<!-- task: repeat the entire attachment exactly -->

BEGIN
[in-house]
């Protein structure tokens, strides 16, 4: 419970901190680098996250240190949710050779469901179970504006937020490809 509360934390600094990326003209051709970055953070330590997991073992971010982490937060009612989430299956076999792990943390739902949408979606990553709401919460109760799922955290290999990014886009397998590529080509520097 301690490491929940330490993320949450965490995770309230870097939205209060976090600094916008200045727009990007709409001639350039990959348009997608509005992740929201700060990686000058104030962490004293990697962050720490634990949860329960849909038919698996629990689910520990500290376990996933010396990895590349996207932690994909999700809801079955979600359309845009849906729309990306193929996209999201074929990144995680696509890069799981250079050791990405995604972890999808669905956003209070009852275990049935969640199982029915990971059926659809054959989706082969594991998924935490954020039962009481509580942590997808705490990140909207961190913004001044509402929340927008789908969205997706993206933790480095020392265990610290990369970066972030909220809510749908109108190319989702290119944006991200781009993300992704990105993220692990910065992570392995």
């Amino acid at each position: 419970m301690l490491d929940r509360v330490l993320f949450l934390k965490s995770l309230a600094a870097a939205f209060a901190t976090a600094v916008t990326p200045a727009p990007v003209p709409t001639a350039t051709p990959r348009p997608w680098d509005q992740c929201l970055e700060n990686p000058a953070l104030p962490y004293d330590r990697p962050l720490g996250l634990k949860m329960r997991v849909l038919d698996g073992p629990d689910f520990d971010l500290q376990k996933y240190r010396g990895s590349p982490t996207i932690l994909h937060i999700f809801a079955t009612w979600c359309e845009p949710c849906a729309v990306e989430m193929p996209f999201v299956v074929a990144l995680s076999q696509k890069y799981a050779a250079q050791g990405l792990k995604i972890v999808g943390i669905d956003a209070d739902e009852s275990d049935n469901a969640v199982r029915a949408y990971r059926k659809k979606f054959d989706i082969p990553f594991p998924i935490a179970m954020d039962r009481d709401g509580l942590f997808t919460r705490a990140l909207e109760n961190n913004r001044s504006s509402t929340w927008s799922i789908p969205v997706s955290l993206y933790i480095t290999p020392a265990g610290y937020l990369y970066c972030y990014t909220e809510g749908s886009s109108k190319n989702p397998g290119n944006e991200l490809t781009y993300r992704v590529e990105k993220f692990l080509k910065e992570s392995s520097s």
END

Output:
[in-house]
């Protein structure tokens, strides 16, 4: 419970901190680098996250240190949710050779469901179970504006937020490809 509360934390600094990326003209051709970055953070330590997991073992971010982490937060009612989430299956076999792990943390739902949408979606990553709401919460109760799922955290290999990014886009397998590529080509520097 301690490491929940330490993320949450965490995770309230870097939205209060976090600094916008200045727009990007709409001639350039990959348009997608509005992740929201700060990686000058104030962490004293990697962050720490634990949860329960849909038919698996629990689910520990500290376990996933010396990895590349996207932690994909999700809801079955979600359309845009849906729309990306193929996209999201074929990144995680696509890069799981250079050791990405995604972890999808669905956003209070009852275990049935969640199982029915990971059926659809054959989706082969594991998924935490954020039962009481509580942590997808705490990140909207961190913004001044509402929340927008789908969205997706993206933790480095020392265990610290990369970066972030909220809510749908109108190319989702290119944006991200781009993300992704990105993220692990910065992570392995």
């Amino acid at each position: 419970m301690l490491d929940r509360v330490l993320f949450l934390k965490s995770l309230a600094a870097a939205f209060a901190t976090a600094v916008t990326p200045a727009p990007v003209p709409t001639a350039t051709p990959r348009p997608w680098d509005q992740c929201l970055e700060n990686p000058a953070l104030p962490y004293d330590r990697p962050l720490g996250l634990k949860m329960r997991v849909l038919d698996g073992p629990d689910f520990d971010l500290q376990k996933y240190r010396g990895s590349p982490t996207i932690l994909h937060i999700f809801a079955t009612w979600c359309e845009p949710c849906a729309v990306e989430m193929p996209f999201v299956v074929a990144l995680s076999q696509k890069y799981a050779a250079q050791g990405l792990k995604i972890v999808g943390i669905d956003a209070d739902e009852s275990d049935n469901a969640v199982r029915a949408y990971r059926k659809k979606f054959d989706i082969p990553f594991p998924i935490a179970m954020d039962r009481d709401g509580l942590f997808t919460r705490a990140l909207e109760n961190n913004r001044s504006s509402t929340w927008s799922i789908p969205v997706s955290l993206y933790i480095t290999p020392a265990g610290y937020l990369y970066c972030y990014t909220e809510g749908s886009s109108k190319n989702p397998g290119n944006e991200l490809t781009y993300r992704v590529e990105k993220f692990l080509k910065e992570s392995s520097s």